"All shipments to Lululemon went through a certification process which Lululemon had approved. All the pants were manufactured according to the requirements set out in the contract with Lululemon."
Ladies and gentlemen, we have a yoga pants scandal on our hands.
So which one is it? Did Eclat make a bad batch of $100 yoga pants, or did Lululemon just design transparent $100 yoga pants and milk the market for as long as it could? It's really hard to say. When Lo talked to the press, he said that Lululemon hadn't contacted his company about the recall — which is kind of weird since Lululemon effectively blamed Eclat for screwing up the "level of sheerness" during the manufacturing process. (It's worth pointing out that Lululemon also said it was working closely with the manufacturer "to understand what happened during the period this fabric was made.") It's possible that there's a third party, some company that supplied Eclat with the fabric for the pants, clearing it somewhat from the blame. But at this point, this particular incident really is a frustrating finger-pointing match that's left Lululemon out about $20 million in lost sales and a whole lot yogis out of high-priced pants.
Let's get real about this stretchy trousers tale, though. It's pretty obvious that the supplier gains nothing by saddling the blame, however the perhaps unexpected media circus that gathered around this see-through yoga pants scandal highlighted a number of questionable incidents in recent Lululemon history. As a Credit Suisse analyst pointed out in a note to clients that this is Lululemon's "fourth quality control issue in the last year." Not counting this latest debacle, two out of the other three issues involved the sheerness of its fabrics. Clearly, something is up.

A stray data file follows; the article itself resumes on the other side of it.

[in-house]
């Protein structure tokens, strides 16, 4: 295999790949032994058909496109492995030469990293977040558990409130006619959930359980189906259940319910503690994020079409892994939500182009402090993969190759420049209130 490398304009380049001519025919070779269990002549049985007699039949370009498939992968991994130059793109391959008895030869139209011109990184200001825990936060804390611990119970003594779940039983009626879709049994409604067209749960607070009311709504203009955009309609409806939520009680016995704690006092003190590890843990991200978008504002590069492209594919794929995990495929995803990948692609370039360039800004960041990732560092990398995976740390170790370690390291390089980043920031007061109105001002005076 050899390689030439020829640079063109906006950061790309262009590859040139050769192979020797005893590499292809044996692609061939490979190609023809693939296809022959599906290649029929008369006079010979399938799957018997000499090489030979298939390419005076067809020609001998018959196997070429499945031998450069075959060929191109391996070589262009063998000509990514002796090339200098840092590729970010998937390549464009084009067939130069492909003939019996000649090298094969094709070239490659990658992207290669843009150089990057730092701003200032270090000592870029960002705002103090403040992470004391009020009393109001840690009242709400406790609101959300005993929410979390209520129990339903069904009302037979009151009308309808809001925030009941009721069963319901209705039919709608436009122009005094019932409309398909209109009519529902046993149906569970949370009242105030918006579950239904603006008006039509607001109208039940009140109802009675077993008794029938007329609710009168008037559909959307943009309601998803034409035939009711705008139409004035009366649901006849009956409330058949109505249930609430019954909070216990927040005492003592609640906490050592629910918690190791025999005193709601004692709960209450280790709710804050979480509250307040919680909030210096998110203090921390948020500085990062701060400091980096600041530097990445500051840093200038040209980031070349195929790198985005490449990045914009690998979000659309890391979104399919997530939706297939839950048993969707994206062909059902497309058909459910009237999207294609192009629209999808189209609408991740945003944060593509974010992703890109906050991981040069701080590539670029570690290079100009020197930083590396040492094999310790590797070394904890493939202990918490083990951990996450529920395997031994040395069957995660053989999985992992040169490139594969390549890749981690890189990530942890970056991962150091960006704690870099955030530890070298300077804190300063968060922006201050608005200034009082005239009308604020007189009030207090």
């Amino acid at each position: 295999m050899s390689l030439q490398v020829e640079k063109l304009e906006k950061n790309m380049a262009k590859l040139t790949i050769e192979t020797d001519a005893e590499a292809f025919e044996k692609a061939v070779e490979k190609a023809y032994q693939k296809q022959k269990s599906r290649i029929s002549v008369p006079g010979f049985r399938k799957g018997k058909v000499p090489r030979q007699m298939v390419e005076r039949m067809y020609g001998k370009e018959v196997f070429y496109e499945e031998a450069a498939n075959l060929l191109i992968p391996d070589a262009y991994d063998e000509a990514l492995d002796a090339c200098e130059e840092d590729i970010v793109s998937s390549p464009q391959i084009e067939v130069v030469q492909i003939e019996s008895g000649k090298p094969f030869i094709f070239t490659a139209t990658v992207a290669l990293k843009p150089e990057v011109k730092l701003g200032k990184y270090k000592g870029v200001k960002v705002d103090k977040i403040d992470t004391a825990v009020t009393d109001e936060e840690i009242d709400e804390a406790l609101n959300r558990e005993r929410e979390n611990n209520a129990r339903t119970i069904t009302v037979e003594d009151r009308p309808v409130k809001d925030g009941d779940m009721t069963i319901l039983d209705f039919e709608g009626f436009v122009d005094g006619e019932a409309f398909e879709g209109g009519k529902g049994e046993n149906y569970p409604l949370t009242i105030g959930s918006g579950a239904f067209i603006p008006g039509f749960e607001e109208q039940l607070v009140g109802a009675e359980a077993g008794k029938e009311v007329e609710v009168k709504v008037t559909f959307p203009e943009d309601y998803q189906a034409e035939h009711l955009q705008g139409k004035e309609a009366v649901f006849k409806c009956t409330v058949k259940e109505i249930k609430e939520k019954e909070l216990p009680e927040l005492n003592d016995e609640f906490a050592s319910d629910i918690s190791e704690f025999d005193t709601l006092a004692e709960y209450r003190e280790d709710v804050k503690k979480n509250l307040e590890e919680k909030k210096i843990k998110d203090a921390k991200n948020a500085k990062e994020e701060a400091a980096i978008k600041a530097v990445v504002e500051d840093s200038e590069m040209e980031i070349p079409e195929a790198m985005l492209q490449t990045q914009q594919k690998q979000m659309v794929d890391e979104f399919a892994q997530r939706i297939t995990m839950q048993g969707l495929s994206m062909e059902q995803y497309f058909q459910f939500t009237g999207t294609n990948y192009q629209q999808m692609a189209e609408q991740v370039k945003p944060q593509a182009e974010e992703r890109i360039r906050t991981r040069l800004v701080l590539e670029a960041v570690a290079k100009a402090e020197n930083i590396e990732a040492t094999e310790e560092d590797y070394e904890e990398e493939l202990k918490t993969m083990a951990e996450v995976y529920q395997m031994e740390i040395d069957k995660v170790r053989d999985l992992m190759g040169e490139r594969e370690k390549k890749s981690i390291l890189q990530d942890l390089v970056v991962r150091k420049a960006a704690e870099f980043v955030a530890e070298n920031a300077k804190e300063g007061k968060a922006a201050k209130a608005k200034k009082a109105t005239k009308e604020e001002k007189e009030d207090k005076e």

Along these lines, other analysts suggested that Lululemon needs to spend more time in Taiwan to make sure the manufacturers' work is up to snuff. No matter whose at fault in the growing list Lululemon's quality control issues, it can't hurt to get to the root of the problem. Then maybe next time, someone will spot the bad batch, before they ship $20 million worth of transparent yoga pants around the world.
Lululemon Does Not Inform Customers Using Social Media
I checked Lululemon's Facebook and Twitter accounts to see if there was any mention of the see-through yoga pants recall, and was very surprised that there was not a single newsfeed post about the recall or how customers were to be compensated for returning any yoga pants covered under the recall. I am not saying that Lululemon is negligent in not posting something about the recall, but it appears to me that they are treating the whole affair as if it never happened.
The Financial Impact Of The Recall
$20 million worth of recalled yoga pants is not a huge amount, considering that it only represents 1.42% of Lululemon's gross revenues ($1.4 billion just reported today) for the fiscal year ending January 31, 2013. However, it's still a public relations disaster, because the company charges premium prices for its yoga pants, and customers expect much better quality and better manufacturing controls to prevent this sort of thing from happening.
The financial fallout of that $20 million yoga pants recall will be felt on Lululemon's bottomline. Lululemon generated estimated net income of $237 million in the fiscal year ending January 31, 2013, so the amount represents 8.4% of net income, and that is very material. No wonder the company's stock declined by 5% on the day that the recall was announced.
Courtesy of an article dated March 19, 2013 appearing in the Los Angeles Times, an article dated March 19, 2013 appearing in The Atlantic Wire and an article dated March 21, 2013 appearing in Fort Mill Times and an article dated March 22, 2012 appearing in The Wall Street Journal